Are training providers interested in evaluating employer satisfaction beyond basic measures?
John Mitchell’s ‘Inside VET’ column in Campus Review, 7 July 2009
As of 1 July 2009, and as part of the Australian Quality Training Framework, training providers are required to collect and use data on three quality indicators. Those indicators are learner engagement, employer satisfaction and competency completion. While the battle still rages in the national media about similar national data collection strategies in the schools sector, and the publication of leagues tables of schools, this compulsory survey requirement in VET has generated little public discussion.
To assist training providers collect the data, ACER was commissioned to develop handy questionnaires, but as the questions are meant to suit every employer they are necessarily very broad. For instance, the mandatory employer satisfaction questionnaire asks employers to rate providers on basic measures such as “overall we were satisfied with the training”, “we would recommend the training to others” and “the training was flexible enough to meet our needs”.
Given such broad questions, one can imagine there will growing concern by training providers over the next twelve months about how the survey data they provide to their registering bodies will be interpreted and used. If bureaucrats are tempted to publish the data, depending on how they interpret and release the data, there could be uproar.
Putting aside this potential controversy, the main strategic challenge associated with these questionnaires provided to training organisations is that they are only a start on the complex process of understanding and responding to the needs of learners and employers. Many of the items in the questionnaires, such as “the training focused on relevant skills”, are only designed to measure the surface-level reaction to the training by learners or employers. Such questions are often satirised as ‘happy sheet’ questions.
The documentation supporting the questionnaires acknowledges that they are only the beginning of a process of dialogue with students and employers, and sensibly leaves it to individual providers to develop the next layers of customised evaluation and continuous improvement strategies. Strategically, this is the most important work.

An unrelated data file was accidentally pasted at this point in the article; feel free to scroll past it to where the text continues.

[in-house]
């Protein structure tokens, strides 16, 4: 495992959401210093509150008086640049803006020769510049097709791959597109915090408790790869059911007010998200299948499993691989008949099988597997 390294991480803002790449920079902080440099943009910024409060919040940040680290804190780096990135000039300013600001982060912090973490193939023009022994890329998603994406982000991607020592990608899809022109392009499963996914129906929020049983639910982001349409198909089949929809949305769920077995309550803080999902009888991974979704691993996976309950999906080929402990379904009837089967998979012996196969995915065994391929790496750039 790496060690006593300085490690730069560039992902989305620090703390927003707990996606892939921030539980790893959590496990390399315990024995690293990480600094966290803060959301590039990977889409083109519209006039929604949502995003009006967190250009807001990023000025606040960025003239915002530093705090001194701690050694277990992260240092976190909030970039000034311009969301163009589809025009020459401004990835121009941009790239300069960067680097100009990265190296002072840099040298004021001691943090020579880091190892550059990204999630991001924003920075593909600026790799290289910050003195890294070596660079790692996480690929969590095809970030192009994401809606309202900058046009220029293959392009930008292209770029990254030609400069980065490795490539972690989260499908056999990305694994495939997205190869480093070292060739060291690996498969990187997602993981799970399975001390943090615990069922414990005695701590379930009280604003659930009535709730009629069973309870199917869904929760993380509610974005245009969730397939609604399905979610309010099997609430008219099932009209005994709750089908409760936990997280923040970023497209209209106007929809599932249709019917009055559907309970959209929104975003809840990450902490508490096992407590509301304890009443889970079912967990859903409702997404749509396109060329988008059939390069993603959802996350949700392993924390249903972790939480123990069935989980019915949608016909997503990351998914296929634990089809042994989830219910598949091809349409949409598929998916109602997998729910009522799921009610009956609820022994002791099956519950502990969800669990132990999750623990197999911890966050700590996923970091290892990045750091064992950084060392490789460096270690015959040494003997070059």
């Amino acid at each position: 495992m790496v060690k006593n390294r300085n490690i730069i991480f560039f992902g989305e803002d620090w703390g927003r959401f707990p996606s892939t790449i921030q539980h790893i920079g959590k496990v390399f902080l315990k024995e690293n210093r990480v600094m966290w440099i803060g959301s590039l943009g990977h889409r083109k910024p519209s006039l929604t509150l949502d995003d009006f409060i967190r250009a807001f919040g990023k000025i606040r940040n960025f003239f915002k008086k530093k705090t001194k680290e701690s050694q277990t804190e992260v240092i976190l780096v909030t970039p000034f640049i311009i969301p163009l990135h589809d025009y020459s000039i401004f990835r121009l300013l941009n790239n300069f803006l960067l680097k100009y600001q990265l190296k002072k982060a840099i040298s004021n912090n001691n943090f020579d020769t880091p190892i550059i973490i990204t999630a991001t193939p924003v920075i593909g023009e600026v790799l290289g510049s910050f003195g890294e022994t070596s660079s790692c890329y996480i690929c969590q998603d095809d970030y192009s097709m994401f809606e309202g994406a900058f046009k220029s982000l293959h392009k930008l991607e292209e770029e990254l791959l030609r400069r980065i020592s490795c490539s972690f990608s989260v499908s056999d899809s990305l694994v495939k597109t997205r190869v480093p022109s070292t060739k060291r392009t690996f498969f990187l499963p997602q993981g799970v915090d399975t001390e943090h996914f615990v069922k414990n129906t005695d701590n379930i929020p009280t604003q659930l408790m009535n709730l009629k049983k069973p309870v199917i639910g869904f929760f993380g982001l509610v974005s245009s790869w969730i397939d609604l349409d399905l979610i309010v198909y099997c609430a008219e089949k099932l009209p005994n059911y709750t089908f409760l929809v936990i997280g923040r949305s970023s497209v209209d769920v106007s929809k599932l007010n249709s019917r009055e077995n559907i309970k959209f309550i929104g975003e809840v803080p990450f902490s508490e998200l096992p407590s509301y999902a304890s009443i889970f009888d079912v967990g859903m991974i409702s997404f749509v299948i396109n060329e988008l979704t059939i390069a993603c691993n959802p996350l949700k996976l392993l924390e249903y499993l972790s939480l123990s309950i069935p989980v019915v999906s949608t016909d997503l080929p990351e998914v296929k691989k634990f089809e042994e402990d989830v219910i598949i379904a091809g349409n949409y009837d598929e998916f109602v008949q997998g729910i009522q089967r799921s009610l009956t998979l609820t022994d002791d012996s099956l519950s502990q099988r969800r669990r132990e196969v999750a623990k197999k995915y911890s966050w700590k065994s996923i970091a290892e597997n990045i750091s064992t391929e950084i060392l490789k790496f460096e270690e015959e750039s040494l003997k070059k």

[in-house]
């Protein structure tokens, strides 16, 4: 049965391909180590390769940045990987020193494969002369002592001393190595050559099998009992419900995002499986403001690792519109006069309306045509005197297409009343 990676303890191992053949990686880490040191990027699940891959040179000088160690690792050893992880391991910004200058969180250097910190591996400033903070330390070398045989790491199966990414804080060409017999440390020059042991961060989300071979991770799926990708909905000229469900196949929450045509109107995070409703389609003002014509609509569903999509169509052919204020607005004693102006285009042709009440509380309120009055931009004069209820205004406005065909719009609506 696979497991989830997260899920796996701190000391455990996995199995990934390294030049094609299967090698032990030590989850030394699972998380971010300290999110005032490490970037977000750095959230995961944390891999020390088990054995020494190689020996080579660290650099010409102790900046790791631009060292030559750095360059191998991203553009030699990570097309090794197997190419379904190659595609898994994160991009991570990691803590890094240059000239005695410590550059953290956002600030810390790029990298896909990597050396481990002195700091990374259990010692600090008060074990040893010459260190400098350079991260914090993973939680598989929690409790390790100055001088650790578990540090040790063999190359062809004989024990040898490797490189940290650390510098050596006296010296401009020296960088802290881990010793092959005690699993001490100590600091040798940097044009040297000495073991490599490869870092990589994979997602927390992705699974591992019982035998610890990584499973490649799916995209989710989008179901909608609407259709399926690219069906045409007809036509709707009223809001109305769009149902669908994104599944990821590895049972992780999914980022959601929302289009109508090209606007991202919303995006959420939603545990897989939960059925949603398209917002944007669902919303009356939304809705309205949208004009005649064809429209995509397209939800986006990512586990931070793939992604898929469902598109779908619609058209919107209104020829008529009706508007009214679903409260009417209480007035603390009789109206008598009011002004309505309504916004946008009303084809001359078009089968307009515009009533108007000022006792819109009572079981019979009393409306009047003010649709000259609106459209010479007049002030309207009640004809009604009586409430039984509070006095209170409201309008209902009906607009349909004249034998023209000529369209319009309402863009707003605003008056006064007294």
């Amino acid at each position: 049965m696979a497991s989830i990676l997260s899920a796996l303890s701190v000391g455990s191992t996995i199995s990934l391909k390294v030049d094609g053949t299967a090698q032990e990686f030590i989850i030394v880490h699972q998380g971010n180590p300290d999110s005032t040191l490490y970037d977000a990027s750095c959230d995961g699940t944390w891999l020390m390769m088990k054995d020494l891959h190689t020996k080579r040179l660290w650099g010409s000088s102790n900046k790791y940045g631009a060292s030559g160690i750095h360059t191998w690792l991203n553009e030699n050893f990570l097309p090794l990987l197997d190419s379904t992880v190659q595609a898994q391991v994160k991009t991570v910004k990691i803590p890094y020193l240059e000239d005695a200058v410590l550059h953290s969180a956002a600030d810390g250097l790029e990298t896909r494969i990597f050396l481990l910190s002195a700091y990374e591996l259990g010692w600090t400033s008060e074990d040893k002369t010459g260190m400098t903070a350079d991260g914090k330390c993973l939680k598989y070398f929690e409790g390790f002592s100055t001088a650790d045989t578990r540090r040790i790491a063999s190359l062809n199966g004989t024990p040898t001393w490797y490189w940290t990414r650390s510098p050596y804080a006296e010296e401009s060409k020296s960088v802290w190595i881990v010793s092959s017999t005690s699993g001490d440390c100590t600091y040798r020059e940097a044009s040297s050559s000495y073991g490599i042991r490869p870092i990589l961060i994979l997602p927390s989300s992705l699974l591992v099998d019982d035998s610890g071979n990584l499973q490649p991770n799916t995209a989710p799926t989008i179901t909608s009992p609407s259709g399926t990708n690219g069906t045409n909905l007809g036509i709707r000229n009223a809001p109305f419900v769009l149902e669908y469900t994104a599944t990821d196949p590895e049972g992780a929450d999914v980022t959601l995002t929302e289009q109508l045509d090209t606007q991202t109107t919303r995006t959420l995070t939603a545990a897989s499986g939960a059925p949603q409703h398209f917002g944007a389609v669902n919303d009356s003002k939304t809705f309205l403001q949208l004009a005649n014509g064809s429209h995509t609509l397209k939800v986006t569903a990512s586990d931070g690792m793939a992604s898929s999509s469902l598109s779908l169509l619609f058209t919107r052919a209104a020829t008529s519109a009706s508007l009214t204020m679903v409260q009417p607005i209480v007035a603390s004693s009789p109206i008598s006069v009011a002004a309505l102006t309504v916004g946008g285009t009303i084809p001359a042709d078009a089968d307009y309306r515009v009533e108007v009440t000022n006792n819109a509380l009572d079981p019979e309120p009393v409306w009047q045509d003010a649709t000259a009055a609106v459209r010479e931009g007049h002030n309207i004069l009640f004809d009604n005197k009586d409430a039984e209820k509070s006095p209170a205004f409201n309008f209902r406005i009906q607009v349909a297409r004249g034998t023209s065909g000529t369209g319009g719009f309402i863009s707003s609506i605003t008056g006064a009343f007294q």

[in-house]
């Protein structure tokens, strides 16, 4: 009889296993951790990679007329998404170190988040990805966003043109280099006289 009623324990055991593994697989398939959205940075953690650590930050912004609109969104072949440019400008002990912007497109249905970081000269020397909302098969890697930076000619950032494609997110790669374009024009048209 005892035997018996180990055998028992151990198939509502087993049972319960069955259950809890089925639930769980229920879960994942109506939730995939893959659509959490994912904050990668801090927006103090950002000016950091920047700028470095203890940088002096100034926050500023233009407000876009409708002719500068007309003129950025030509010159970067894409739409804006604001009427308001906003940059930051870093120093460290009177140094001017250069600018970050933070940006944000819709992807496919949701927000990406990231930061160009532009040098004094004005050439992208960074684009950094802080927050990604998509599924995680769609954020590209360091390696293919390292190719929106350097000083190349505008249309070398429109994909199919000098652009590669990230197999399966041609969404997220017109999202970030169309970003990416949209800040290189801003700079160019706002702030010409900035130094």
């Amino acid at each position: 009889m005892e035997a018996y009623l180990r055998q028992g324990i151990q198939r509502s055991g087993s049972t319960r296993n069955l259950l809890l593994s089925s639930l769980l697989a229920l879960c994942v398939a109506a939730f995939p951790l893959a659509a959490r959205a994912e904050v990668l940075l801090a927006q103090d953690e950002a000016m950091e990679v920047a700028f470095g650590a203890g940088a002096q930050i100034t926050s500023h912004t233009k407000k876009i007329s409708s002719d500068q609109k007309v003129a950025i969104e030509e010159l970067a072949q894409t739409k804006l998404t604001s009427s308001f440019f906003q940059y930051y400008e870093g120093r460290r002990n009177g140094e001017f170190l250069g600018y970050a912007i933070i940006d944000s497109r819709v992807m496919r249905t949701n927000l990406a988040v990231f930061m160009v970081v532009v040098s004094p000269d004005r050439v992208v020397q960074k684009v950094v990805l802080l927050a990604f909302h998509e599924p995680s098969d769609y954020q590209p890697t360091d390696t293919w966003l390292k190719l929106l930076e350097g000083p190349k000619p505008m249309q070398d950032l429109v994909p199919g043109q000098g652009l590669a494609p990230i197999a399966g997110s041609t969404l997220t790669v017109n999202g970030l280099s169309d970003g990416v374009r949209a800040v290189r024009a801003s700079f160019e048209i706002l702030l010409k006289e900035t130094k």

Measuring multiple impacts
Challenger TAFE in Western Australia has decided to exceed the basic requirements of the AQTF and to actively develop unique tools and strategies for measuring the level of effectiveness, and the multiple impacts, of the training it delivers to specific enterprises. With funding provided by the Western Australian Department of Education and Training, and with specialist services provided by John Mitchell & Associates, the college recently commenced a project to pilot and implement the tools, in collaboration with selected clients.
The customised tools will provide both qualitative and quantitative data upon which decision making can be based, resulting in a systematic approach to satisfying individual enterprise clients.
Challenger’s Jill Jamieson, the general manager of training, research and development, explains that the impetus for the project is the college’s future success in a more competitive VET.
“It’s a path we’ve been on and it’s about us moving into a more competitive environment. I think we all understand that we have to be able to demonstrate to our major clients that we are adding value in the services that we’re providing and that we are very targeted in how we’re doing that.
“The tools will give us a more sophisticated way of targeting the clients’ expectations of us. The tools will enable us to be much more proactive and much more able to engage the client at the level of sophistication that they will really be wanting in future.”
The tools will be part of “a continuous circle of engaging the client, understanding their expectations, and targeting what we do with clients much more effectively. In the long run, that’s going to build a stronger relationship with the client.”
Jamieson expects a number of benefits to flow to such enterprises, both in the short term and the long-term. “We will be more able to provide for them what they are wanting. It might be an increase in productivity or it might be the development of a different culture within the workplace.”
She is also excited about the benefits flowing to her staff. “I think it’s going to be a wonderful learning opportunity for our staff. I think we’ll have much more confident staff to be able to work in this space.
“We will have a better understanding of where we need to be moving our resources to be able to compete better, and we will continually be looking at the strategies that we’re developing and refining our strategies to be more effective.
“I hope we have an increase in commercial revenue as well. It’s about the sustainability of our business.”